3 Books You Need To Read This Year
It’s my goal this year to read 70 books and because of that, I’ve read a lot of books. I know that I have the privilege of having that time to make that happen whereas some people might have a hard time finding any time to read at all. So, if you only have time to read one, or two, or three books this year, that’s okay! If that’s the case, I want to give you some recommendations of books that I think you can’t miss out on this year.
In the last half of 2019, there are three books that I think everyone should get their hands on and read:
This is an exceptionally realized short story collection that explore ideas of sexuality, gender, addiction, recovery, and most importantly, love. These stories capture relationships that are messy and finds the beauty that they hold.
Foster’s “Shine of the Ever” was a hard book to read. Not because of any faults, but because of its brilliance. Foster’s work is so raw that it can make the reader uncomfortable, but I struggle to think of any collection I’ve read that even comes close to capturing how real life feels.
The atmosphere of this book was so rich and as someone who has recently moved to Portland, it captures the city so well. I loved all the details and references. It really helped the stories and Portland come to life for the reader.
My favorite part of this entire collection was the writing itself. I found myself highlighting so many lines that just hit me in the gut. These lines provided so much hope and clarity amongst the chaos of life that I just want to hug the words to me and hold them close.
I think that this collection excels and will continue to speak for generations to come. It’s a collection that you can read over and over again and take away different things depending on what you’re going through in life at the moment.
I hope that this short story collection continues to get the praise that it deserves, because it deserves it all. A must read.
“We’re all wearing the costume of belonging.”
“Language ensured men could find acceptance somewhere, since they were. incapable of accepting themselves.”
“Vulnerability is not a performance. It’s a transfer of energy or understanding, an experience that transforms the listener’s understanding of the speaker. It does not require total honesty. What it does need is truth, which is something distinct from the. terms we use to define ourselves. Vulnerability occurs in the temporary absence of fear, the natural reluctance to be seen. Vulnerability does not account itself: it does not say Look, I’m So Brave.”
I originally picked this book up because I have been following Dr. Gunter on Twitter for quite some time and to be honest, she’s one of my favorite people to follow. Her candor, wit, and revolutionary anger are an inspiration to see every day on my timeline.
In this literal bible of vaginas, Gunter answers every single possible question you might have ever had about vaginas. She breaks it up into chapters that explore different topics such as “Female Pleasure and Sex Ed”; “Pregnancy and Childbirth”; and “Menstrual Hygiene”.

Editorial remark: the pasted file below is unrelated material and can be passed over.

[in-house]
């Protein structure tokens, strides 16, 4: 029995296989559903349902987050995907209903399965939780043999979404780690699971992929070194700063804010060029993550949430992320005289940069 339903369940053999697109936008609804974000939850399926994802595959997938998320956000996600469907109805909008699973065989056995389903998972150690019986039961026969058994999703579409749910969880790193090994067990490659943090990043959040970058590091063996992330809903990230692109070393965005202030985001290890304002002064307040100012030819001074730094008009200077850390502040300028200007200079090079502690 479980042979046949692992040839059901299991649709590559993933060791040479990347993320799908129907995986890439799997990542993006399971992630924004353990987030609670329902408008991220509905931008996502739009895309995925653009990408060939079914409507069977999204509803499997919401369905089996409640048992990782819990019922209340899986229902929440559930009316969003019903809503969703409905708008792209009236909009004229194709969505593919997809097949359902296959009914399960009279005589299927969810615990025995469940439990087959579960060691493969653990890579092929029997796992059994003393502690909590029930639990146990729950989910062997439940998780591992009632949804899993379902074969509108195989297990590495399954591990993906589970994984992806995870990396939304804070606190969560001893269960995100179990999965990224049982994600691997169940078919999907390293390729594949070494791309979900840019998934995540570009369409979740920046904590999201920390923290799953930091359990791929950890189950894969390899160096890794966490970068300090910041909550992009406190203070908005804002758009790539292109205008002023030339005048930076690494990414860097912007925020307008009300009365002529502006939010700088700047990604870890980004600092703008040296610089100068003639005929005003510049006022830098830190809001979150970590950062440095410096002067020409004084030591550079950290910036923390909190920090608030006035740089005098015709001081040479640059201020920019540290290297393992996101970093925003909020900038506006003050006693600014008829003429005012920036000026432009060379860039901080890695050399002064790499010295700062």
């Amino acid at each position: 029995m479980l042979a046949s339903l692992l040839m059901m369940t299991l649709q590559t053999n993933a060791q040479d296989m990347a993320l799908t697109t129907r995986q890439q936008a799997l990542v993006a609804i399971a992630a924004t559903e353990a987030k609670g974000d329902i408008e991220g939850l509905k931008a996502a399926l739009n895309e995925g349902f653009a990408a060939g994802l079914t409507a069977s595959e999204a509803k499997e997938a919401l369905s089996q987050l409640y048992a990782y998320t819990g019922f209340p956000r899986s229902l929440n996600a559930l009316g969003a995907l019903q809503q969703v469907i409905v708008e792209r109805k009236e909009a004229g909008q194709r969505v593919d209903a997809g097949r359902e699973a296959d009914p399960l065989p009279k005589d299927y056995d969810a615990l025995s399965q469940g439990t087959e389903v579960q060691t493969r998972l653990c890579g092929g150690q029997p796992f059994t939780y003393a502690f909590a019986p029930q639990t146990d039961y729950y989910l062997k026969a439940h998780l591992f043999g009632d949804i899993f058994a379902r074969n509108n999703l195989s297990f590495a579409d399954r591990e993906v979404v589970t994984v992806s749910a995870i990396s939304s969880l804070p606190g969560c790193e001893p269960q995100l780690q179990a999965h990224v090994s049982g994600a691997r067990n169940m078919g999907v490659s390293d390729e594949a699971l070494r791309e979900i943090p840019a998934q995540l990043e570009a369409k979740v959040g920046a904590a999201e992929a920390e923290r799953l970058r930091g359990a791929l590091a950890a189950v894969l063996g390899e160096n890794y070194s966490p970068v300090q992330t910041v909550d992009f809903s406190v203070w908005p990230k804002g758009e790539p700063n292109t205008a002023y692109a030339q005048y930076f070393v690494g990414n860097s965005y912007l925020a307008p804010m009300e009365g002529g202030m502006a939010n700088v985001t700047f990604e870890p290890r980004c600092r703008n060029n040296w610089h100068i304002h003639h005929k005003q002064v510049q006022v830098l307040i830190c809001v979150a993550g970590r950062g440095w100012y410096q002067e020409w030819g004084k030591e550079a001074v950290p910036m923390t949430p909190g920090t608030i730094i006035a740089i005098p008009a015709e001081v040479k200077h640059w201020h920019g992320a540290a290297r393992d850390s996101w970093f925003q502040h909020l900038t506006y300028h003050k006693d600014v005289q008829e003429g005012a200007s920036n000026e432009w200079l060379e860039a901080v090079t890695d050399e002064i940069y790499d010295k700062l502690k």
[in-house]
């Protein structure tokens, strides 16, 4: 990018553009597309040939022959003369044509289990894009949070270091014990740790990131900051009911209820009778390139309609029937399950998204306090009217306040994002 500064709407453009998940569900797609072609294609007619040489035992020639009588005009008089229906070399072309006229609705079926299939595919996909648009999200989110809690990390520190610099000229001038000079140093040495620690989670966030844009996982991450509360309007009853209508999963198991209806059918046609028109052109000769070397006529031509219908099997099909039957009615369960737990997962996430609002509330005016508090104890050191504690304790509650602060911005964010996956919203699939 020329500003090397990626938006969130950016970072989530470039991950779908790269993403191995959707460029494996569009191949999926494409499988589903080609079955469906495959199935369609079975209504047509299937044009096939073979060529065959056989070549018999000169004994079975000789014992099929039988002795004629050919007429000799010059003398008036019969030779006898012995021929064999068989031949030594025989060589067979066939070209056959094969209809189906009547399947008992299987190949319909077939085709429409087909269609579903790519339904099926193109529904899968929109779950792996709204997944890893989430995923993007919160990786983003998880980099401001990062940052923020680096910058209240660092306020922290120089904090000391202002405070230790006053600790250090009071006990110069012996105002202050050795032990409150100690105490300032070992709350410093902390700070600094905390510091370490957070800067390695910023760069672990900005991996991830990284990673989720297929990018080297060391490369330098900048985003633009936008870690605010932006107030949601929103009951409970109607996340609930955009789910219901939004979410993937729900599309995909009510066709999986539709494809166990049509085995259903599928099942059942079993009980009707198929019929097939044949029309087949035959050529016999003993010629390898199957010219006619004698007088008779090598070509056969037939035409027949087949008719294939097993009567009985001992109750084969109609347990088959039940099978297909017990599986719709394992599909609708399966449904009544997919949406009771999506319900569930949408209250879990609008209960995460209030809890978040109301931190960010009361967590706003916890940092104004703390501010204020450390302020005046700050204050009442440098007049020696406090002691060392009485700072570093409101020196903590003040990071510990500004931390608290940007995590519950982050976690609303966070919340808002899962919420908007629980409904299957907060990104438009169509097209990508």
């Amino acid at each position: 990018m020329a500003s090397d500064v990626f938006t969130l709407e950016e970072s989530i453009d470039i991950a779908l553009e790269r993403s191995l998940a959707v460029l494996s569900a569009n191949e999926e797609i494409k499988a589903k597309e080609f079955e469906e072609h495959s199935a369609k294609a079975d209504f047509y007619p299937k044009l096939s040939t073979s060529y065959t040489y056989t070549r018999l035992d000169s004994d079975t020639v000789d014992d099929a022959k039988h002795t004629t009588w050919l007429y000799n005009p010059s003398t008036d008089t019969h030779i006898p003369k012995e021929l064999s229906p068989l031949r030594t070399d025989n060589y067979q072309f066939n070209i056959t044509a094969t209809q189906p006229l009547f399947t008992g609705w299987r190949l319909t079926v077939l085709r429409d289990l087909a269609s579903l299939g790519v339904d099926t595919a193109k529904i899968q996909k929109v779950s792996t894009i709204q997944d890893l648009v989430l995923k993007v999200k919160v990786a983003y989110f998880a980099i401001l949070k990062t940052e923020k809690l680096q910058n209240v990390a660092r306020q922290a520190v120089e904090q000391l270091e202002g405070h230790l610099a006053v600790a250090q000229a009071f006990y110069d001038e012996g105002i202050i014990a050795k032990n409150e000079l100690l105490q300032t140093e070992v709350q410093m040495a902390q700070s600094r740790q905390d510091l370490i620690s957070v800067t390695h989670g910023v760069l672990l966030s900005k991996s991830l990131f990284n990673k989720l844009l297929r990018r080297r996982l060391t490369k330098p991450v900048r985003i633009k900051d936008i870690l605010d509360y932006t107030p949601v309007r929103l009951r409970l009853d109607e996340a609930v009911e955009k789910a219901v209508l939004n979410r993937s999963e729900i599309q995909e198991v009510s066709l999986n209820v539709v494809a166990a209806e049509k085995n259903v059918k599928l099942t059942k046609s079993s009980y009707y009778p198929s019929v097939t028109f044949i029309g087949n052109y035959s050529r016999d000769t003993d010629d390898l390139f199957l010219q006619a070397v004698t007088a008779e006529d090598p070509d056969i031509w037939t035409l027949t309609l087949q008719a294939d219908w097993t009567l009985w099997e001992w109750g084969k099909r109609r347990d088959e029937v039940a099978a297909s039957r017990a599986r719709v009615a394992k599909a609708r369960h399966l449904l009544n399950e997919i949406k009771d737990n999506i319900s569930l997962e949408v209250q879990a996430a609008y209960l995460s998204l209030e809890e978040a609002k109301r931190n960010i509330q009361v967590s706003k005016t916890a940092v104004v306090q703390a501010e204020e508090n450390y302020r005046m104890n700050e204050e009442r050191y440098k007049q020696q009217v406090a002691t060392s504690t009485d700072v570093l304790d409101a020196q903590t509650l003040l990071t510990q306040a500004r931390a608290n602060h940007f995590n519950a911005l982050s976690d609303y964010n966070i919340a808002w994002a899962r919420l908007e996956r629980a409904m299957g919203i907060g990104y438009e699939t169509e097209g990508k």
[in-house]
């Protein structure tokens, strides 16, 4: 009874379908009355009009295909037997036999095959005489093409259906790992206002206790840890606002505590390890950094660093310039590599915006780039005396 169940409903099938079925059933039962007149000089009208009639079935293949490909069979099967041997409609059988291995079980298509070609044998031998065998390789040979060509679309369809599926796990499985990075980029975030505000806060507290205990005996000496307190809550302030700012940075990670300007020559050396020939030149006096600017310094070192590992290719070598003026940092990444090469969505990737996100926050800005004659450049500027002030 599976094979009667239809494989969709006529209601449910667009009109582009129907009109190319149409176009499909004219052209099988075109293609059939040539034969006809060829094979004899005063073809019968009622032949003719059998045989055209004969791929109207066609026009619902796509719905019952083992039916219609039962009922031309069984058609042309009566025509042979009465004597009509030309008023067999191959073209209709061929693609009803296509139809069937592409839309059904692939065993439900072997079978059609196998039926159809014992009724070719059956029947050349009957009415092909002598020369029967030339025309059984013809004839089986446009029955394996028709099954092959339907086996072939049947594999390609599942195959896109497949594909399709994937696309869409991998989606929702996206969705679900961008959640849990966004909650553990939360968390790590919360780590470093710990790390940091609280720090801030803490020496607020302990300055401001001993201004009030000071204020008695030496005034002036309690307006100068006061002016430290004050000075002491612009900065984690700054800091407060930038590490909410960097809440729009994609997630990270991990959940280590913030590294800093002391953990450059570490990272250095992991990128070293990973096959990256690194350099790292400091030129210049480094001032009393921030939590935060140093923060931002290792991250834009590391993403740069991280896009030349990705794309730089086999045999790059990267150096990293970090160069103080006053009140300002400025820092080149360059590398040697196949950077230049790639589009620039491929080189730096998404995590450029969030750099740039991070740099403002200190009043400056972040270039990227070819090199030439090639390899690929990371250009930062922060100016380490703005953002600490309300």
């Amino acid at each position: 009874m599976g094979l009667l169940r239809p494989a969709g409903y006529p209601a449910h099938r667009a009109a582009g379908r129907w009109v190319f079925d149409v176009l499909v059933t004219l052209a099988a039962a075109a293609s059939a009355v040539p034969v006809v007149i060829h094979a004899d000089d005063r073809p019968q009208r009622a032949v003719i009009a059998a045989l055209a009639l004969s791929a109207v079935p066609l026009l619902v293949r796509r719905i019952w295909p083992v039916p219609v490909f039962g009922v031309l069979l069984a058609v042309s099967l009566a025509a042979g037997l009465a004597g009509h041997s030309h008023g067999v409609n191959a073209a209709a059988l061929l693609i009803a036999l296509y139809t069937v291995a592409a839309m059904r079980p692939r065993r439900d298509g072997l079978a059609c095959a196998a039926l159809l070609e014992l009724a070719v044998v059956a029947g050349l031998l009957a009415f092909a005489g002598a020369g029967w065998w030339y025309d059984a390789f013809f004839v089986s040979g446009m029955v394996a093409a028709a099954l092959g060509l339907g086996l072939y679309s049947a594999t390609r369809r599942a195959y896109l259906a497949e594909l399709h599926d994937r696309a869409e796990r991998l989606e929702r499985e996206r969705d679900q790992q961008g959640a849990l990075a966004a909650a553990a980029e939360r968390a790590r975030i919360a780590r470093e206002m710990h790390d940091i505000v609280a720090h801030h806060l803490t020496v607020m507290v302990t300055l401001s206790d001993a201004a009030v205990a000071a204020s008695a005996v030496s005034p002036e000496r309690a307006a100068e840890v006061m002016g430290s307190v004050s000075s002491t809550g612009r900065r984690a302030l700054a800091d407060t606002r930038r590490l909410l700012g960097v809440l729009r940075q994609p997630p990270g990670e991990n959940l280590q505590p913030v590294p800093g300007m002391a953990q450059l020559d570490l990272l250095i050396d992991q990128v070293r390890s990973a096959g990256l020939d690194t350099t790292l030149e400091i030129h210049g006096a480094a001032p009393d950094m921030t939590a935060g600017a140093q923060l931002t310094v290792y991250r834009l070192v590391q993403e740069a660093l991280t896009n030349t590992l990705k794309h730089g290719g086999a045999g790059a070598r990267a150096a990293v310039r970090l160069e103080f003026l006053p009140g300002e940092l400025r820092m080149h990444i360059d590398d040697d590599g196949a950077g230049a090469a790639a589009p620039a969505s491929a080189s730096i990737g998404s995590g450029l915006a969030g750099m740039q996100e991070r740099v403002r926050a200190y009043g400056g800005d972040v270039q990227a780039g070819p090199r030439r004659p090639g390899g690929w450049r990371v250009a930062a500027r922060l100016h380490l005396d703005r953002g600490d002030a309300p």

God, I wish I had this book when I was younger. This book is a must read for anyone with a vagina or anyone that interacts with vaginas on a regular basis.
Dr. Gunter does an incredible job of addressing the myths and the dangerous misunderstandings surrounding vaginal health in the world today and explains how that misinformation is being used as a weapon against individuals with vaginas.
Literally every topic I can think of is talked about in this book. I learned so much. It’s wild to think about how much I didn’t know about my own body. And I know I’m not alone in that. It’s completely unacceptable.
I wish I could give this to all of my friends so they can have it on their shelves.
“Misinforming women about their bodies serves no one. And I’m here to help end it.”
“There are so many individual factors involved in how we process pain it is generally not productive to. compare one person’s pain. with another’s. You have the pain you have.”
“Power and health are inseparably linked.”
In Burn It Down, Dancyger complies a collection of essays from a diverse group of authors that explore their rage and their entitlement to not only feel it, but to express it. These essays explore themes such as chronic illness, racism, sexuality, societal expectations, and mental illness.
Usually when I review collections of essays, short stories, and/or poetry, I find myself in this same predicament of having some pieces really hit home for me while others not quite making an impact. This may be the first collection that I have ever read in which every single essay has impacted me. This gave me a whole list of new favorite authors to go out and explore.
This is such a well crafted and put together collection that is incredibly important to continue the conversation about women’s anger and how it’s perceived in the world. I highly recommend this book if you were a fan of Rebecca Traister’s Good and Mad.
“Our anger doesn’t have to be useful to deserve a voice.”-Lily Dancyger
“‘Depression is rage internalized,” my second therapist told me. I had squelched and winnowed and edited my rage down to something that looked like sadness.”-Marissa Korbel
“It could be that female emotion is often absorbed to biology rather than. rationality. If you can blame. a woman’s critiques of you on PMS, it’s easy to ignore her point of view.”-Rowan Hisayo Buchanan